Death: The Topic No One Wants to Discuss

Life is a journey.

Death. If you created a party game where you had to quick! give a negative word, death might be the first one uttered. We fear death, avoid death, make jokes about it to ease our pain. But every one of us is mortal and so truly death is part of us—it is the end each of us will and must face.

And life.  It’s a journey, a phrase expressed by spiritual writers, a concept and image befitting the mysterious bends and turns in life that none of us can foresee.

But is ignorance bliss when it comes to our death and individual mortality? No.

Ask yourself, where would you want to die? 90% will answer, at home.

Consider. Where do most people die?  80% in nursing homes and hospitals.

Why the severe disconnect?  Monica Williams-Murphy, an ER physician, writes that we as a culture have created it because of what we believe about death.

  • Death is a medical event;
  • Medical technology can delay or cure death;
  • Talk of death does not belong in social circles; thus practical decisions related to it, like advance directives, funeral plans, or living wills are rarely addressed;
  • We have lost deep intimacy in our relationships, resulting in a scramble to keep the dying one with us so that we can clean up the mess we have made before they die.

Just this week death has been more present in my life.  A young man in our community died suddenly; a close friend who I love dearly is dying in hospice; and a friend has more than once questioned my decisions concerning the care of my 96-year-old mother who is in late stages of dementia.  You might say I am fulfilling one of Williams-Murphy’s cures for the 80/90 disconnect:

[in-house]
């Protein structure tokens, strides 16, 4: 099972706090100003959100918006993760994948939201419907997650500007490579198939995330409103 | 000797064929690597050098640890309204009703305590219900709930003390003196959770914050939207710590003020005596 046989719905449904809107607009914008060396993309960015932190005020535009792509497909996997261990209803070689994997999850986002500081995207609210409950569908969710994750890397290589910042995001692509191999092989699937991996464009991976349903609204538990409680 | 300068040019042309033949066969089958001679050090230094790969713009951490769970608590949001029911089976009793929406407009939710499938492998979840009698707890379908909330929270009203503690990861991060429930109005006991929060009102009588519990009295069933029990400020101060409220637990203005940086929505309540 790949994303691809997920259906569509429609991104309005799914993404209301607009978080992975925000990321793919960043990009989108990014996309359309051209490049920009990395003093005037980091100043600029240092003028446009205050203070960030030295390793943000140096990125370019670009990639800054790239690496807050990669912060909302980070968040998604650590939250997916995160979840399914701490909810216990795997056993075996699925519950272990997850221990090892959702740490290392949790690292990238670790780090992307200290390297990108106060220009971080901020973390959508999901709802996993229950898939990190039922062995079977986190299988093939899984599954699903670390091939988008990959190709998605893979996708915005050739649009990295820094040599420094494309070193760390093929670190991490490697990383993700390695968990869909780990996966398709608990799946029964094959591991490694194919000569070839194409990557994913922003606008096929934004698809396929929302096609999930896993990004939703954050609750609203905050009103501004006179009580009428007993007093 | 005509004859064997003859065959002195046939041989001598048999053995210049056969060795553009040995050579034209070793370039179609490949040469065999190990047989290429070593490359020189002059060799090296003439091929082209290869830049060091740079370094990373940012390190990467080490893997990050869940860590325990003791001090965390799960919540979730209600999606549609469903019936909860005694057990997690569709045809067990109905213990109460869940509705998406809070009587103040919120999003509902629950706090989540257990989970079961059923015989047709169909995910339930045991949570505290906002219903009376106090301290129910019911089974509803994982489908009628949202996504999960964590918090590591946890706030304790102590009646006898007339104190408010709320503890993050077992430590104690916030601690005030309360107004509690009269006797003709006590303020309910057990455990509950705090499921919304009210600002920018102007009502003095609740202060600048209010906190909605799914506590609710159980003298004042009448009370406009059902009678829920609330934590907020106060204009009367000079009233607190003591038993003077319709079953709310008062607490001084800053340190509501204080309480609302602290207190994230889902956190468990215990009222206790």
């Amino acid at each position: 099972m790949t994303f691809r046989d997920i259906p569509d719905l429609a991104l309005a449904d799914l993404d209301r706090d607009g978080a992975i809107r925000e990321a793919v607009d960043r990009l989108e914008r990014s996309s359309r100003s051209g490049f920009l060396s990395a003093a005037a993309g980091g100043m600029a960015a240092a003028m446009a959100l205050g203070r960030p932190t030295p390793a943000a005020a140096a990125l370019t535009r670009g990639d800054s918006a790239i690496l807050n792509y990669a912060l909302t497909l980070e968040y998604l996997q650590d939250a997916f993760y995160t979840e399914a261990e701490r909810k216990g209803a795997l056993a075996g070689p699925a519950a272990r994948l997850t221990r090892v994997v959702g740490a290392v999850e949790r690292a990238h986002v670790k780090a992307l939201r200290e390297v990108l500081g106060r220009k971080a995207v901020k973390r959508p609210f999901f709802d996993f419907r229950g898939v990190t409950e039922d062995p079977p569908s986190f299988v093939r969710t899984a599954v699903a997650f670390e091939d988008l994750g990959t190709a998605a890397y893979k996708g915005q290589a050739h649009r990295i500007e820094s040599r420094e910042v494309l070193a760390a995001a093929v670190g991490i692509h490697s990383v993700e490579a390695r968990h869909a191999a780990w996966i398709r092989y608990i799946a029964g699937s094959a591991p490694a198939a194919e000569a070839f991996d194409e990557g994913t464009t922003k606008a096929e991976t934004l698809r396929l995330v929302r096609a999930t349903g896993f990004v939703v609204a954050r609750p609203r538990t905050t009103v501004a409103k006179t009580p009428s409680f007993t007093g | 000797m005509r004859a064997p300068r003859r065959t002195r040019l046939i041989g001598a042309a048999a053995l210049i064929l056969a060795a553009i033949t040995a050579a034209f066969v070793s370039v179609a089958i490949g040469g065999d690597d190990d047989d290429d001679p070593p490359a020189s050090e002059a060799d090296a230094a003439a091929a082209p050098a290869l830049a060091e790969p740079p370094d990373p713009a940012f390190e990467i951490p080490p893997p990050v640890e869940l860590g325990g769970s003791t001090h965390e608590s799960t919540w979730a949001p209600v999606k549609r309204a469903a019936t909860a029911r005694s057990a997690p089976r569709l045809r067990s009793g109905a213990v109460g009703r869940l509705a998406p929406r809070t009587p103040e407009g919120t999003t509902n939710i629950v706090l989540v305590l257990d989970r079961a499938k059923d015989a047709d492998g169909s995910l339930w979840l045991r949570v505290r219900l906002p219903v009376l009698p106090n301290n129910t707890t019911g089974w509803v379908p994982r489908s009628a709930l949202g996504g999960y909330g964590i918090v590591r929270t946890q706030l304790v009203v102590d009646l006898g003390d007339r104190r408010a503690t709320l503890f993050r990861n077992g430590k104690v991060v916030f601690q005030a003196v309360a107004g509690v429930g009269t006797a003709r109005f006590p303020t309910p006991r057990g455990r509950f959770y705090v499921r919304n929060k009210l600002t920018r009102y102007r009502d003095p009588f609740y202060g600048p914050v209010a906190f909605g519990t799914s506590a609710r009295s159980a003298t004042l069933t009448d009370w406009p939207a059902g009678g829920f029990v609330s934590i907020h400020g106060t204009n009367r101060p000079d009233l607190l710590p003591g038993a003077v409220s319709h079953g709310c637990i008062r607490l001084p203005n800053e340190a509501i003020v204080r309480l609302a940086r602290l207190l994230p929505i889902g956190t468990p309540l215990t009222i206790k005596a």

• Take a natural view of death. Understand that death is a natural event that can usually be comfortably and peacefully managed at home or in a pleasant hospice setting.

Williams-Murphy writes USUALLY—the accidental death of the young man in our community was a shock.  But we all know this happens and we all know someone this sadness has happened to: my father died at 45 of a heart attack leaving 3 little kids; daily, accidental deaths or incidents of war leave families bereft.

  • Know that the appropriate use of medical technology at the end of life is the aggressive treatment of pain or any uncomfortable symptoms.  Not: ventilators, ICU admissions, and CPR. We must effectively move from “high tech” to “high touch” medicine at the end of life.  Comfort and communication from friends and family should be the focus.

Williams-Murphy states that the above can only be accomplished if we are able to talk about death and dying in our social situations and acknowledge that death is fundamentally part of each of our lives.  If we openly talk about death, we ease the decision-making burden of families because they will know what we need and want when our time comes.

My loving friend in hospice lives this.  Lives it right now, surrounded by her sons, her husband and family, her friends.  Surrounded by love.  And my mother has come to know it, also surrounded by caring people who understand that dementia is a progressive disease, that patients need to be watched and monitored so they will not hurt themselves or wander away.  I chose safety and consistency for my mother;  I had to admit that she has a mental illness.

Finally Williams-Murphy writes:

  • We must discover the power and gifts inherent in the end-of-life period when the sure knowledge of coming death creates an emotional window of opportunity—love may be freely expressed, old grudges fall away in insignificance, and closure obtained that remained elusive at other times of life. We must focus on creating quality of time at the end of life so that these gifts may be enjoyed.

I don’t wish death into your lives.  I do provide here a link to find Advance Directive forms for the state you live in and beg you to have this discussion with those you love.

You don’t need a malignant diagnosis to begin the process.  Take a healthy walk and talk—it’s an integral part of the journey of life.

Thanks to Dr. Monica Williams-Murphy and her blog post Create Peace and Dignity at the End of Life.   

Thanks to Google Images